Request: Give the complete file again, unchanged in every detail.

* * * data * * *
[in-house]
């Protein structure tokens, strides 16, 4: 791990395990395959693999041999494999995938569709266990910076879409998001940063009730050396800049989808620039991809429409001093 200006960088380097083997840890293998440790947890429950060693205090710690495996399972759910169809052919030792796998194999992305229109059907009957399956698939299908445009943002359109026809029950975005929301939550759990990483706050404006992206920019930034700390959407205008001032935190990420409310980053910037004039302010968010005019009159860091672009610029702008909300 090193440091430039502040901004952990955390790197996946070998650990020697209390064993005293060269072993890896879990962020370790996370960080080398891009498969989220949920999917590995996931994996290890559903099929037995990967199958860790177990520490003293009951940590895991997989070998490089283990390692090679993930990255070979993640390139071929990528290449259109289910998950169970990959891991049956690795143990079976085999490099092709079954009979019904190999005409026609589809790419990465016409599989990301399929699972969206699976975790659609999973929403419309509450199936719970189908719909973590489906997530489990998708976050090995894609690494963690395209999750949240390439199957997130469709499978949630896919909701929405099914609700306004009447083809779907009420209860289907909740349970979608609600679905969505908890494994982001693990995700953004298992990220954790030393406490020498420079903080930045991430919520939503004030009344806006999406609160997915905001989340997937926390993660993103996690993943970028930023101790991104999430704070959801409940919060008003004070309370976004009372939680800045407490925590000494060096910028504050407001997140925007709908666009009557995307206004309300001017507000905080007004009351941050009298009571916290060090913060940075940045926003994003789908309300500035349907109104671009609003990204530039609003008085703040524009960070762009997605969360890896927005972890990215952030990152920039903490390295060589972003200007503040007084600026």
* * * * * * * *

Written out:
[in-house]
């Protein structure tokens, strides 16, 4: 791990395990395959693999041999494999995938569709266990910076879409998001940063009730050396800049989808620039991809429409001093 200006960088380097083997840890293998440790947890429950060693205090710690495996399972759910169809052919030792796998194999992305229109059907009957399956698939299908445009943002359109026809029950975005929301939550759990990483706050404006992206920019930034700390959407205008001032935190990420409310980053910037004039302010968010005019009159860091672009610029702008909300 090193440091430039502040901004952990955390790197996946070998650990020697209390064993005293060269072993890896879990962020370790996370960080080398891009498969989220949920999917590995996931994996290890559903099929037995990967199958860790177990520490003293009951940590895991997989070998490089283990390692090679993930990255070979993640390139071929990528290449259109289910998950169970990959891991049956690795143990079976085999490099092709079954009979019904190999005409026609589809790419990465016409599989990301399929699972969206699976975790659609999973929403419309509450199936719970189908719909973590489906997530489990998708976050090995894609690494963690395209999750949240390439199957997130469709499978949630896919909701929405099914609700306004009447083809779907009420209860289907909740349970979608609600679905969505908890494994982001693990995700953004298992990220954790030393406490020498420079903080930045991430919520939503004030009344806006999406609160997915905001989340997937926390993660993103996690993943970028930023101790991104999430704070959801409940919060008003004070309370976004009372939680800045407490925590000494060096910028504050407001997140925007709908666009009557995307206004309300001017507000905080007004009351941050009298009571916290060090913060940075940045926003994003789908309300500035349907109104671009609003990204530039609003008085703040524009960070762009997605969360890896927005972890990215952030990152920039903490390295060589972003200007503040007084600026």